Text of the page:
The behavioral script queries each tier of Advisors sequentially. If a tier 1 Advisor suggests an action, the script performs the action. Otherwise, if a tier 2 Advisor is triggered, it means that a sub-problem has been encountered. A tier 1 Advisor guarantees that only one tier 2 Advisor is active at any time. If no tier 1 Advisor comments and no tier 2 Advisor is triggered, the behavioral script asks for suggestions or comments from all tier 3 Advisors and lets them vote. The script performs the action with the highest vote among all tier 3 advisors.
Implementing a FORR architecture
A problem domain is a set of similar problems, called the problem classes. If the problem domain is playing simple board games, then tic-tac-toe is a problem class, and one particular game of tic-tac-toe is a problem instance. If navigating a maze is the problem domain, then a particular maze is the class and one attempt at its navigation is an instance. Once the problem domain is identified, the implementation of a FORR architecture for that domain has two basic stages: finding possible right reasons (the Advisors) and learning their weights for a particular class.
How to build a FORR architecture
- Decide on a problem domain.
- Use domain knowledge, surveys of the literature, intuition and good sense to enumerate a list of possible rationales for making a decision, which can be good or bad for different classes within the domain. These rationales are the Advisors.
- Divide the Advisors into tiers:
- The Advisors that are always right are in Tier 1. For example, it's always right to make a winning move in a board game.
- The Advisors which identify a sub-problem go into Tier 2. For example, going around a wall in a maze.
- Every other Advisor is Tier 3.
- Code the Advisors. Each Advisor returns a set of suggested actions along with weights for each suggested action. The weights are initially set to a uniform value, such as 0.05.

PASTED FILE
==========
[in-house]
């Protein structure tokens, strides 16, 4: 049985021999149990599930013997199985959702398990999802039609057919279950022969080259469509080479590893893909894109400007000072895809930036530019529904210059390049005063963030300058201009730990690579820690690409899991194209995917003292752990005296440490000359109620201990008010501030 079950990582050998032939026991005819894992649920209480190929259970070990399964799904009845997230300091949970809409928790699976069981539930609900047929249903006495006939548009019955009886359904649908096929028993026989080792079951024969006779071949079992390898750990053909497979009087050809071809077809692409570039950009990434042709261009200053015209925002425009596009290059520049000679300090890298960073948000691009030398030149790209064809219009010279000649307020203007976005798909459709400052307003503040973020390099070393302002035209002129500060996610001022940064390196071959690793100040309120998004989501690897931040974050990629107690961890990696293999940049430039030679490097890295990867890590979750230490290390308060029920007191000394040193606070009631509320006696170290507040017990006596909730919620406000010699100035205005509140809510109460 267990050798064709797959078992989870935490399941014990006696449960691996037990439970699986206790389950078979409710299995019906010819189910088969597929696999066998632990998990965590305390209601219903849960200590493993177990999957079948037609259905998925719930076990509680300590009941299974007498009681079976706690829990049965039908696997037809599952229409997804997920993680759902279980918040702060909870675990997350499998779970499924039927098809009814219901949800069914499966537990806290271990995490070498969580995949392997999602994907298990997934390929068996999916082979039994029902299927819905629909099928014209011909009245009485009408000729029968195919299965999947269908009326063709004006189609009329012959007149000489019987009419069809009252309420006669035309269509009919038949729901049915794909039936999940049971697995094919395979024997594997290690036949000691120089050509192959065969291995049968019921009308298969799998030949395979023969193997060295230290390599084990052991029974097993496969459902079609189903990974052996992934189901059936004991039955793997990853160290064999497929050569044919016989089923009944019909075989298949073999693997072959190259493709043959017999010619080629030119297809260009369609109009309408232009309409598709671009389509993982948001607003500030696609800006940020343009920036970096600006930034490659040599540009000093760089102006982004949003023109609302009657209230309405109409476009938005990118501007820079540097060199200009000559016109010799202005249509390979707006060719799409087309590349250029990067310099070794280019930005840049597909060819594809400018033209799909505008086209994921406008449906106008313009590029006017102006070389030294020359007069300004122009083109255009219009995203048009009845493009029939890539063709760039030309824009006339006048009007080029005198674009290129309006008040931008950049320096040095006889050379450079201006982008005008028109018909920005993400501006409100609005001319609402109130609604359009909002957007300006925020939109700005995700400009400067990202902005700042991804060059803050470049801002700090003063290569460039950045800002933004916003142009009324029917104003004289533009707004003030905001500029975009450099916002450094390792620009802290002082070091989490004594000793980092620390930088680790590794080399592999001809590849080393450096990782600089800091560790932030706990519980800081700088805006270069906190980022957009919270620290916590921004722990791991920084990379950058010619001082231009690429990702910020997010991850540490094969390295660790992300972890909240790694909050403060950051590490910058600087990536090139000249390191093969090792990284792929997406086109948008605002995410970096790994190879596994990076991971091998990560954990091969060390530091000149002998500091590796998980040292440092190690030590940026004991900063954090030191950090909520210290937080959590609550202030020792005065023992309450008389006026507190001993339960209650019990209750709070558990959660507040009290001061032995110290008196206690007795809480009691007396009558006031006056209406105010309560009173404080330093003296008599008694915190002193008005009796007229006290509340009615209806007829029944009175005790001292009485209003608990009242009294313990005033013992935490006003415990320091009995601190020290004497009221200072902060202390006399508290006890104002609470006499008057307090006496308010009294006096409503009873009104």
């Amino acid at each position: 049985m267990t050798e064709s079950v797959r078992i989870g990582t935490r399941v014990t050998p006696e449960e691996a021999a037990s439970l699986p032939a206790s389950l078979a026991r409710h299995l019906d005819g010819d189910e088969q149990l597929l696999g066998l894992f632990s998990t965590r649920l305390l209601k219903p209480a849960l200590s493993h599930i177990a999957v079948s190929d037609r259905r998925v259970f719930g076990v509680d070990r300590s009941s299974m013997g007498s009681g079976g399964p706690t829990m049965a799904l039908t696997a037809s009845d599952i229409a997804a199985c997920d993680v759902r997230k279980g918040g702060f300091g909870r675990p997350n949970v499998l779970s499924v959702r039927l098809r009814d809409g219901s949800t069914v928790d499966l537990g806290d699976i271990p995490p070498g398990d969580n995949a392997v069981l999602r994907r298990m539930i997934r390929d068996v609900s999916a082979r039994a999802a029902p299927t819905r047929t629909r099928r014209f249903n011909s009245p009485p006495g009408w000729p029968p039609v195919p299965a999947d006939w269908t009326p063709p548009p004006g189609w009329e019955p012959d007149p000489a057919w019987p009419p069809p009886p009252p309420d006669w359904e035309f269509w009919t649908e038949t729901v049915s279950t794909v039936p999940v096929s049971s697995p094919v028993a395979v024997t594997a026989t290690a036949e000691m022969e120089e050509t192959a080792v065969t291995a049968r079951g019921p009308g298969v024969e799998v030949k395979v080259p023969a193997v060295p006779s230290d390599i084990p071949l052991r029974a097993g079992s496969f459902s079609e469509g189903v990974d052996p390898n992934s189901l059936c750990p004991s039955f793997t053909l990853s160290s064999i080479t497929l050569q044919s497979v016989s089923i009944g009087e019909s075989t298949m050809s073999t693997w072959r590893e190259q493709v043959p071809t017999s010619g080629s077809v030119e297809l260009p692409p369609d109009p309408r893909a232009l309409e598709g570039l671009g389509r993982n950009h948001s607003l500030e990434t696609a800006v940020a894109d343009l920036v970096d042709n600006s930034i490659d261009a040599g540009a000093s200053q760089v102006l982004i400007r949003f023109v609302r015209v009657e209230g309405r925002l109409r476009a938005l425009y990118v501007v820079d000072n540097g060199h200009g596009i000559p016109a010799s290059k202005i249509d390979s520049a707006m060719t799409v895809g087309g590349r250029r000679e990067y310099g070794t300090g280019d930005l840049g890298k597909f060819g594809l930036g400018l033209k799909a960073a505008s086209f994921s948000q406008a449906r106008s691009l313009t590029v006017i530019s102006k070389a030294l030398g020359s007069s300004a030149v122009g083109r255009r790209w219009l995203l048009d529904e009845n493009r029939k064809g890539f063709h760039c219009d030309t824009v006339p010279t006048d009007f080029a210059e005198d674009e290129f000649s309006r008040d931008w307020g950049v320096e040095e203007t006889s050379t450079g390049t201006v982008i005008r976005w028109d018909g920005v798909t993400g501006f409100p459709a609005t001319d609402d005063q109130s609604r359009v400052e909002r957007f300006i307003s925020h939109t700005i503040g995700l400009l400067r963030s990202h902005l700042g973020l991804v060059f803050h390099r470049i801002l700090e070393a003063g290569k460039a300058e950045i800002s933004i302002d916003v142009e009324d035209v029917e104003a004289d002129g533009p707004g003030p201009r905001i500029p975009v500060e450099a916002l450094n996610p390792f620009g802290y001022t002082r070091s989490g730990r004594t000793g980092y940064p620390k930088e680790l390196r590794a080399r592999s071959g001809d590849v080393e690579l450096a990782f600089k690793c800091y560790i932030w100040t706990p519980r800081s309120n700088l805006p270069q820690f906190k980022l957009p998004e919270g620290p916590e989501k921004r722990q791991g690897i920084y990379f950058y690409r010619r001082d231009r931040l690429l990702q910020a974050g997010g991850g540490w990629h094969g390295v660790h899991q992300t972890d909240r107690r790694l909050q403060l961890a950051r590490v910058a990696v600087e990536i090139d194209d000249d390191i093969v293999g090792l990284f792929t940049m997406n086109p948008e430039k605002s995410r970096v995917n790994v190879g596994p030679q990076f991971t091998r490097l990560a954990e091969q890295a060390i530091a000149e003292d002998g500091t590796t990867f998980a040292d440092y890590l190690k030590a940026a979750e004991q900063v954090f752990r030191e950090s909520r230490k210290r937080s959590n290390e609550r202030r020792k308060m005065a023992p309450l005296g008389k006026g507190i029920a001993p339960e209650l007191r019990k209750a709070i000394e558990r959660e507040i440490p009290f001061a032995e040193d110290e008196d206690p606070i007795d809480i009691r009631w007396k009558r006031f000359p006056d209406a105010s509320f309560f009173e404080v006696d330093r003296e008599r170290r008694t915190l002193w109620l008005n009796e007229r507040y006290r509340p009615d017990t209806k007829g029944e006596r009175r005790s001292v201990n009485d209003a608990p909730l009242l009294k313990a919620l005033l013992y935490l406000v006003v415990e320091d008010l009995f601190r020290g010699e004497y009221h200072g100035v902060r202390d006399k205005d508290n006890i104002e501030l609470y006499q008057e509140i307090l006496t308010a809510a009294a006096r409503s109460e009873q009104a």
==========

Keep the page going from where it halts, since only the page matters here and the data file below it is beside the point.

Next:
- Identify all information about the state of the problem needed by all Advisors. These are the descriptives. Code these.
- Code the behavioral script which queries the Advisors and performs the action they suggest.
- Learn the weights for the Advisors on a set of particular problem instances in the Learning Phase using a Reinforcement learning algorithm.
- Test the architecture on a set of previously unencountered problem instances.
Learning Advisor weights
The Advisors are the same for all problem classes in a domain, but the weights can be different for each class within the domain. Important heuristics for tic-tac-toe might not be important for a different board game. FORR learns the weights for its tier 3 Advisors by experience. Advisors that suggest an action resulting in failure have their weights penalized, and Advisors whose suggestions result in success have their weights increased. Learning algorithms vary between implementations.
FORR has been used for game playing, robot pathfinding, constraint satisfaction problems, park design, and spoken dialog systems.
- ^ Simon, H.A. (1981) The Sciences of the Artificial
- ^ Epstein (1992) Capitalizing on Conflict: The FORR Architecture
- ^ For example applications see the FORR homepage
- ^ For the use of FORR in spoken dialog systems, see FORRSooth at The Loqui project
- Epstein, S. L. (1994) For the Right Reasons: The FORR Architecture for Learning in a Skill Domain
- Epstein, S. L. and Petrovic, S. (2008) Learning Expertise with Bounded Rationality and Self-awareness
- Langley, P., Laird, J. E., & Rogers, S. (2009) Cognitive architectures: Research issues and challenges